A four-month pilot of electric scooters in America's third-largest city proved popular and, at times, problematic, according to a thorough, data-based evaluation released Wednesday.
The City of Chicago's E-Scooter Pilot Program saw 10 micromobility operators — Bird, Bolt, grüv, JUMP, Lime, Lyft, Sherpa, Spin, VeoRide and Wheels — drop 250 scooters each in a 50-square-mile geofenced location on the west and northwest side of the city from June 15 to Oct. 15, 2019. The rules were clear: Operators were to abide by a set of speed, placement, parking and data-sharing regulations outlined by the city ahead of the pilot, all with the objective of determining the viability of a permanent scooter-share program.
Yet headlines during the pilot period illustrated a not-so-perfect introduction to the micromobility craze in Chicago. At least 10 riders went to the hospital in the first week of the pilot, while young children took prohibited joyrides and many scooters were left blocking sidewalks.
Four months of ups and downs culminated in the city's 99-page evaluation of these and other issues, and how the city can go about solving them in the future. (Yes, the future: The city confirmed it will run a second e-scooter pilot in 2020.)
"While the initial pilot revealed mixed results, my team will continue to bring community members and all stakeholders to the table to identify improved guidelines and gauge if the scooter program is a viable long-term solution," said Mayor Lori Lightfoot in a statement.
To better highlight the impact of the pilot, Smart Cities Dive broke the evaluation down by the numbers and the policy recommendations presented to ensure the next program is equitable, accessible, safe and sustainable.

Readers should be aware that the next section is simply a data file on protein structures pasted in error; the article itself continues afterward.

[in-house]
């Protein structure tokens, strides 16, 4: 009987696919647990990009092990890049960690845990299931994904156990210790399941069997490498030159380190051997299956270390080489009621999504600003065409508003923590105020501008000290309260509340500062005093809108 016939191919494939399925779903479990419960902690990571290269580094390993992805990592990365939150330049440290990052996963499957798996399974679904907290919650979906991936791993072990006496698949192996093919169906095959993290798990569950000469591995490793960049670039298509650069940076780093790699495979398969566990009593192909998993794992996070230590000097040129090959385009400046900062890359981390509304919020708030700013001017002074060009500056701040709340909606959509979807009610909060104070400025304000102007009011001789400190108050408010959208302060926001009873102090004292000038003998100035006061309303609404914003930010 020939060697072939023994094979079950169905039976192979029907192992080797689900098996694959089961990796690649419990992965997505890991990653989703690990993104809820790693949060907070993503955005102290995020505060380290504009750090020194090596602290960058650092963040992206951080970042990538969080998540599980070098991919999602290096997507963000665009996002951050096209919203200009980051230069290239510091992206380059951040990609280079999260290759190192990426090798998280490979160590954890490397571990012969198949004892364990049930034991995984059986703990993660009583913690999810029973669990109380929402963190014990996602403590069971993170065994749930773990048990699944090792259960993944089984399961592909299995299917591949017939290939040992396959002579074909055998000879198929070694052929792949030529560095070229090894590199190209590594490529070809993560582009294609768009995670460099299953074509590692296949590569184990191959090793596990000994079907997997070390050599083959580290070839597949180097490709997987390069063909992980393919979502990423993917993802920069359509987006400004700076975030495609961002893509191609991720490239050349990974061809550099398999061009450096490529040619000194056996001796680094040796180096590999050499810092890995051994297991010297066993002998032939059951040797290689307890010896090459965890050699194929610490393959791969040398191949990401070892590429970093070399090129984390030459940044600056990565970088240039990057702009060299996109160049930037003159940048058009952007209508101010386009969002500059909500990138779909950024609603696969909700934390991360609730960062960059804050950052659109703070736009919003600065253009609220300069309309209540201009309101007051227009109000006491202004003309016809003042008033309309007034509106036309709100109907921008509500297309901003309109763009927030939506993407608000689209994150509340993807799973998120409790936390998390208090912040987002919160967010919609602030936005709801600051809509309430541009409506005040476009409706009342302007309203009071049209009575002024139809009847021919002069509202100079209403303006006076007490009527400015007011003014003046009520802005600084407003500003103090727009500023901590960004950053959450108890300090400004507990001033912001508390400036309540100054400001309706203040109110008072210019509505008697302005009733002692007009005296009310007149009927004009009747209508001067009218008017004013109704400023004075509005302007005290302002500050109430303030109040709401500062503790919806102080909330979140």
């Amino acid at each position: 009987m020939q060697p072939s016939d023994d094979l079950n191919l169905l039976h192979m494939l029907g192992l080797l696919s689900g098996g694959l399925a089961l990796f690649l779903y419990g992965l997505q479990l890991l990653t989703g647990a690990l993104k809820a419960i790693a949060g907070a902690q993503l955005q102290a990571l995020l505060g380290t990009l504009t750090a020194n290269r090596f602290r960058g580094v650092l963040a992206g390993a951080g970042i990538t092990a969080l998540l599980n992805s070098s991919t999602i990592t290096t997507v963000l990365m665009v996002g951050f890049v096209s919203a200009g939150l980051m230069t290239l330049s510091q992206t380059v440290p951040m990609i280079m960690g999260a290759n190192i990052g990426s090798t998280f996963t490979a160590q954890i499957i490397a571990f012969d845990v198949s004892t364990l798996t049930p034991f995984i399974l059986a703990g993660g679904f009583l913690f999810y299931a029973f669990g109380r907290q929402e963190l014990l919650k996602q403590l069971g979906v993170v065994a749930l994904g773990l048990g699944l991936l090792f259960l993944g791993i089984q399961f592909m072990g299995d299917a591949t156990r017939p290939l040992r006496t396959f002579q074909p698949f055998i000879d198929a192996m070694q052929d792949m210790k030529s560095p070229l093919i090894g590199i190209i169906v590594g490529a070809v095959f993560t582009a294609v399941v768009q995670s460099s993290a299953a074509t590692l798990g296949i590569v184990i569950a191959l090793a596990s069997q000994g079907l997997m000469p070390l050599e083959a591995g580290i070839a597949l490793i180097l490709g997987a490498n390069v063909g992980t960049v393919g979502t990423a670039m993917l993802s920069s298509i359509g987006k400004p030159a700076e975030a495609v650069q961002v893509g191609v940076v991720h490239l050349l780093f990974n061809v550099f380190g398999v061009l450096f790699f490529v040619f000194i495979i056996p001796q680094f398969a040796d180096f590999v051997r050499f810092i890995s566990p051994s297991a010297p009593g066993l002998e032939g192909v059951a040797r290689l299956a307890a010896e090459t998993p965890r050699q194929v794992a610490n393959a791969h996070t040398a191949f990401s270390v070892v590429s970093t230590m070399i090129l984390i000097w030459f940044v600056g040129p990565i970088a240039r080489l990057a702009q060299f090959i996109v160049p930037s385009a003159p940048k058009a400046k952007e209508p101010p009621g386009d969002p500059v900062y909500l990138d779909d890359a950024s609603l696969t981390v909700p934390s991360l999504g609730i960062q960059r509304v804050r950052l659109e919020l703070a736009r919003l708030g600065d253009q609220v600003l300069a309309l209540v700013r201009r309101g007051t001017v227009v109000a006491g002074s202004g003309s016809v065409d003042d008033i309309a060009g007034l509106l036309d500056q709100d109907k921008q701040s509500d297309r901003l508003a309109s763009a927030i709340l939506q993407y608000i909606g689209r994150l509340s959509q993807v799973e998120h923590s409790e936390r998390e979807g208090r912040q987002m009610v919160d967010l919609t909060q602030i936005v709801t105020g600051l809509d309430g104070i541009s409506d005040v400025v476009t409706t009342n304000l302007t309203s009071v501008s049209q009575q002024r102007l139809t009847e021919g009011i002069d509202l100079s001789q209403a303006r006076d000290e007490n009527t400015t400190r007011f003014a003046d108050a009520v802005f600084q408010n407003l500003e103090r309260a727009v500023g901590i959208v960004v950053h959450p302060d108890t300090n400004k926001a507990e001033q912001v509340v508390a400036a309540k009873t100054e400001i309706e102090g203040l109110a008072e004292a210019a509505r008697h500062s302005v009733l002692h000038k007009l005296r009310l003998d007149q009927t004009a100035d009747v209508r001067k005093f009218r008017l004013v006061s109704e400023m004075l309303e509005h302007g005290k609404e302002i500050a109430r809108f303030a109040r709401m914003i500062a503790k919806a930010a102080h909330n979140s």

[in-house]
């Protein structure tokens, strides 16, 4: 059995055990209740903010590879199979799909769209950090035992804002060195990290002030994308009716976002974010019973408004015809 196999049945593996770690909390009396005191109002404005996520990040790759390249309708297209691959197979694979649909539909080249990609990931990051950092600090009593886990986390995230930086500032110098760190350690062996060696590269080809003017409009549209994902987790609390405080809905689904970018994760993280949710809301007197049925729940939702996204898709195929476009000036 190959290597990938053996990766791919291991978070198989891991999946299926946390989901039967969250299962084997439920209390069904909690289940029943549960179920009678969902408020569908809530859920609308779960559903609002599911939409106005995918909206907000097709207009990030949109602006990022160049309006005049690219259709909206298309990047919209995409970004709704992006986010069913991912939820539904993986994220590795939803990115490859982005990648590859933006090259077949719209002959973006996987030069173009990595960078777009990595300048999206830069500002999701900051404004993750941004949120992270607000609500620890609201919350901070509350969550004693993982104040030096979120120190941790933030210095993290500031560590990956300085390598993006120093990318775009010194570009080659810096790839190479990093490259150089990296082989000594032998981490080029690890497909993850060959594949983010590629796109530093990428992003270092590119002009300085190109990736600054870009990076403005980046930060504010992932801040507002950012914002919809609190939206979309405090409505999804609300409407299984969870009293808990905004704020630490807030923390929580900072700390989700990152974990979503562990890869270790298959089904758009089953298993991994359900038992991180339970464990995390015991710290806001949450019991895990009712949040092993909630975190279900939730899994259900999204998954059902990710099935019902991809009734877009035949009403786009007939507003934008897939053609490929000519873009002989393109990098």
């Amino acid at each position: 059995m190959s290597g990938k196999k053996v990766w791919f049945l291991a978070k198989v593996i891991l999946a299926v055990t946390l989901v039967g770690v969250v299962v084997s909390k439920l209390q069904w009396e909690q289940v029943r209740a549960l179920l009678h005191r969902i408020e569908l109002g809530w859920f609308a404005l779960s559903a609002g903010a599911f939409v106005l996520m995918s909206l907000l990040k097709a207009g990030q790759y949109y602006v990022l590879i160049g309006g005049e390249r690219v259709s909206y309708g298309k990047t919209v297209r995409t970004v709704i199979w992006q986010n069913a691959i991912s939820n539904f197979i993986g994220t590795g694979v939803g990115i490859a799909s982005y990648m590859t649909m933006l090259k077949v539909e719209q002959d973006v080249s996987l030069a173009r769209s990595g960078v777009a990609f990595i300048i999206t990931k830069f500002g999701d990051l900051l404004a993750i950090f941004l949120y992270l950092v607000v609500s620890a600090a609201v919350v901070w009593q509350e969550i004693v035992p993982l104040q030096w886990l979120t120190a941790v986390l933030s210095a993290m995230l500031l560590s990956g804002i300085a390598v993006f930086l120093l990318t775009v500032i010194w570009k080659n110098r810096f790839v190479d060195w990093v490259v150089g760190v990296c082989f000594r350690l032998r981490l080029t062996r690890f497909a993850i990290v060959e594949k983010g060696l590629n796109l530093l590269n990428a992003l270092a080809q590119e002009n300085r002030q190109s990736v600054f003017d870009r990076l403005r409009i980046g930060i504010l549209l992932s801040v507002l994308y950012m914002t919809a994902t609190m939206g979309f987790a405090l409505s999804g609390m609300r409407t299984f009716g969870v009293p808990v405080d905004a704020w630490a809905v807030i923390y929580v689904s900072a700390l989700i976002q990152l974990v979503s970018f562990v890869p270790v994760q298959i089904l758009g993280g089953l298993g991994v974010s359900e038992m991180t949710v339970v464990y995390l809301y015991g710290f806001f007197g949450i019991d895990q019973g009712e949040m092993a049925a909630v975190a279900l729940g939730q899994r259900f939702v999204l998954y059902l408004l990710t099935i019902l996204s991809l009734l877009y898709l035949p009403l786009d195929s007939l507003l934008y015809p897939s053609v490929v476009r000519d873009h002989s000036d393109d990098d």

Smart Cities Dive pulled select data to summarize the impact of the scooter pilot. For more comprehensive data, visit the city's pilot evaluation report.
Chicago saw more than 820,000 scooter trips during the four-month pilot, however the number of trips analyzed was narrowed to 407,296 when data compliance and "lap" rides (trips activated just for a few minutes as riders took a quick test spin) were accounted for. The analyzed trips were taken most frequently during the evening rush hour on weekdays, and during the early afternoon on weekends.
The city pointed out that trips progressively declined over the course of the pilot, indicating many of the rides in June and July were due to piqued curiosity about the mobility option. The report notes that trip volumes in the last week of the pilot were about half of what they were in the first week.11% of riders didn't know the pilot rules
When asked about the rules of the pilot, "significant gaps in understanding remained," the report read, however riders were much more informed of rules than non-riders. Such rules included not riding scooters on the sidewalk, in Chicago Parks or on the 606, and all riders were to wear a helmet.72% of riders were white
In a month-long public online survey of both riders and non-riders (conducted between Sept. 24 and Oct. 27), 72% of riders identified as white, while 12% identified as Hispanic or Latinx, 7% identified as Asian and 6% identified as black. When breaking down gender and age, 65% of riders identified as male, while 79% of riders identified as ages 25-44.
Overall, the survey represented demographics that skewed high-income and more educated, indicating a need to reach more diversified riders in the next pilot.116 tons of CO2 were potentially reduced